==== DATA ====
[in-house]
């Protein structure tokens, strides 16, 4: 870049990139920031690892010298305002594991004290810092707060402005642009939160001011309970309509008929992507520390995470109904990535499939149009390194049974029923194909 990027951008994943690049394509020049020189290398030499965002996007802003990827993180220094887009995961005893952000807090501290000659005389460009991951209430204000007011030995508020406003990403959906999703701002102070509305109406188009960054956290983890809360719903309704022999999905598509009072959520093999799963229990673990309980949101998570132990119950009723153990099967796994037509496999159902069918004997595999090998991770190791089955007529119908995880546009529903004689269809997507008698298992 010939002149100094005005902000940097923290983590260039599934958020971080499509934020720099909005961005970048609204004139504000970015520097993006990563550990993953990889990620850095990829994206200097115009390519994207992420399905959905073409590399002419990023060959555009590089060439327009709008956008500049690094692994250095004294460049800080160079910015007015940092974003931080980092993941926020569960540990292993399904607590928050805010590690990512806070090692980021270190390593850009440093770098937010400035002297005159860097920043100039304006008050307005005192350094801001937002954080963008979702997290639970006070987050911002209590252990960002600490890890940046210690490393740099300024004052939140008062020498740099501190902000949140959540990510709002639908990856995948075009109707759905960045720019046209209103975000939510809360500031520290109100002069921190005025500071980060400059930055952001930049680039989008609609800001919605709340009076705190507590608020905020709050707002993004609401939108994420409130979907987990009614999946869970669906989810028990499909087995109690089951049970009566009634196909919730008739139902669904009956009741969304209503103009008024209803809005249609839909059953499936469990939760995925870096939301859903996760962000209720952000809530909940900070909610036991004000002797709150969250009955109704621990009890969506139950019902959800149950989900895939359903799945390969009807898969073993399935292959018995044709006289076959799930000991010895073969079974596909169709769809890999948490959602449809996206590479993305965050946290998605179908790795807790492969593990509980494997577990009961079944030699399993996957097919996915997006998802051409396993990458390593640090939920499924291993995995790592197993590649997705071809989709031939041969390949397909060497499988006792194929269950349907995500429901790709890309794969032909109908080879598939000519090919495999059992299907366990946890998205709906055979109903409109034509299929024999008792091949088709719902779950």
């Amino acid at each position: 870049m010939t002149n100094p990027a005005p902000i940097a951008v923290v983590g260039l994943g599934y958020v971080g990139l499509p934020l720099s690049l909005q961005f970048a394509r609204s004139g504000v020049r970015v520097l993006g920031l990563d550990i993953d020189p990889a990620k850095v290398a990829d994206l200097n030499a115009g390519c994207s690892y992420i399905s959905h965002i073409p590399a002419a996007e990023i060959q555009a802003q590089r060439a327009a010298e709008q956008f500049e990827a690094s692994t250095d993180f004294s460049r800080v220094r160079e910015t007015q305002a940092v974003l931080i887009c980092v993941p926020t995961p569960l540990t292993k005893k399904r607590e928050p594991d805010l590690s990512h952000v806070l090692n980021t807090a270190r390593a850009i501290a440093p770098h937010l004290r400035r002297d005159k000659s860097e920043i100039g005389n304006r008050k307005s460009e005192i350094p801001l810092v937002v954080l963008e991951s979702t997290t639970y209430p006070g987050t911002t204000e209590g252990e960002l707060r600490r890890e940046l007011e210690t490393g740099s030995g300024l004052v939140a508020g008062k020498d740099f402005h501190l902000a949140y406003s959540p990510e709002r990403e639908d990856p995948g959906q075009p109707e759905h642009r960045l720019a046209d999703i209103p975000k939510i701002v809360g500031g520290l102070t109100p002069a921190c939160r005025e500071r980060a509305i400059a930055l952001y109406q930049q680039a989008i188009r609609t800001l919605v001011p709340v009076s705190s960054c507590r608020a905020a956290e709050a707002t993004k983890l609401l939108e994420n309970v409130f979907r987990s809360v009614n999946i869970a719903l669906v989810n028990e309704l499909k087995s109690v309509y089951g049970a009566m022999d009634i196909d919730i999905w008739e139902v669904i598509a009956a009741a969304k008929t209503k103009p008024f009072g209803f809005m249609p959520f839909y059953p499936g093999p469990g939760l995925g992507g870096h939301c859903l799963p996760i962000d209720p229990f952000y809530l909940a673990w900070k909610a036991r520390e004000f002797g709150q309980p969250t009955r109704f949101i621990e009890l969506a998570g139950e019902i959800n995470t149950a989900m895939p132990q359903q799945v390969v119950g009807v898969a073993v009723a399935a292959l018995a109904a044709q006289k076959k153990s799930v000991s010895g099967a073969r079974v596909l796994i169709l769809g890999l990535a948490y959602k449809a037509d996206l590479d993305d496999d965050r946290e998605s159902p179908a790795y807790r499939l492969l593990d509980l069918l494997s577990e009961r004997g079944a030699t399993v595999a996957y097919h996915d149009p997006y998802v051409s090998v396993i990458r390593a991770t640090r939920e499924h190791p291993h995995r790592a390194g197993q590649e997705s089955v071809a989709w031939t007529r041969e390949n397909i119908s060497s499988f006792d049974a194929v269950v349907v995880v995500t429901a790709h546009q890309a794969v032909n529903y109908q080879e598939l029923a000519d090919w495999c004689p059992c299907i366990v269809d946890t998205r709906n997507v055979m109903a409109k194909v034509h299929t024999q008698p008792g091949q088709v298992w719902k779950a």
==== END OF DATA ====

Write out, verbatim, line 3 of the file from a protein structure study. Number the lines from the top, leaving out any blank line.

């Amino acid at each position: 870049m010939t002149n100094p990027a005005p902000i940097a951008v923290v983590g260039l994943g599934y958020v971080g990139l499509p934020l720099s690049l909005q961005f970048a394509r609204s004139g504000v020049r970015v520097l993006g920031l990563d550990i993953d020189p990889a990620k850095v290398a990829d994206l200097n030499a115009g390519c994207s690892y992420i399905s959905h965002i073409p590399a002419a996007e990023i060959q555009a802003q590089r060439a327009a010298e709008q956008f500049e990827a690094s692994t250095d993180f004294s460049r800080v220094r160079e910015t007015q305002a940092v974003l931080i887009c980092v993941p926020t995961p569960l540990t292993k005893k399904r607590e928050p594991d805010l590690s990512h952000v806070l090692n980021t807090a270190r390593a850009i501290a440093p770098h937010l004290r400035r002297d005159k000659s860097e920043i100039g005389n304006r008050k307005s460009e005192i350094p801001l810092v937002v954080l963008e991951s979702t997290t639970y209430p006070g987050t911002t204000e209590g252990e960002l707060r600490r890890e940046l007011e210690t490393g740099s030995g300024l004052v939140a508020g008062k020498d740099f402005h501190l902000a949140y406003s959540p990510e709002r990403e639908d990856p995948g959906q075009p109707e759905h642009r960045l720019a046209d999703i209103p975000k939510i701002v809360g500031g520290l102070t109100p002069a921190c939160r005025e500071r980060a509305i400059a930055l952001y109406q930049q680039a989008i188009r609609t800001l919605v001011p709340v009076s705190s960054c507590r608020a905020a956290e709050a707002t993004k983890l609401l939108e994420n309970v409130f979907r987990s809360v009614n999946i869970a719903l669906v989810n028990e309704l499909k087995s109690v309509y089951g049970a009566m022999d009634i196909d919730i999905w008739e139902v669904i598509a009956a009741a969304k008929t209503k103009p008024f009072g209803f809005m249609p959520f839909y059953p499936g093999p469990g939760l995925g992507g870096h939301c859903l799963p996760i962000d209720p229990f952000y809530l909940a673990w900070k909610a036991r520390e004000f002797g709150q309980p969250t009955r109704f949101i621990e009890l969506a998570g139950e019902i959800n995470t149950a989900m895939p132990q359903q799945v390969v119950g009807v898969a073993v009723a399935a292959l018995a109904a044709q006289k076959k153990s799930v000991s010895g099967a073969r079974v596909l796994i169709l769809g890999l990535a948490y959602k449809a037509d996206l590479d993305d496999d965050r946290e998605s159902p179908a790795y807790r499939l492969l593990d509980l069918l494997s577990e009961r004997g079944a030699t399993v595999a996957y097919h996915d149009p997006y998802v051409s090998v396993i990458r390593a991770t640090r939920e499924h190791p291993h995995r790592a390194g197993q590649e997705s089955v071809a989709w031939t007529r041969e390949n397909i119908s060497s499988f006792d049974a194929v269950v349907v995880v995500t429901a790709h546009q890309a794969v032909n529903y109908q080879e598939l029923a000519d090919w495999c004689p059992c299907i366990v269809d946890t998205r709906n997507v055979m109903a409109k194909v034509h299929t024999q008698p008792g091949q088709v298992w719902k779950a």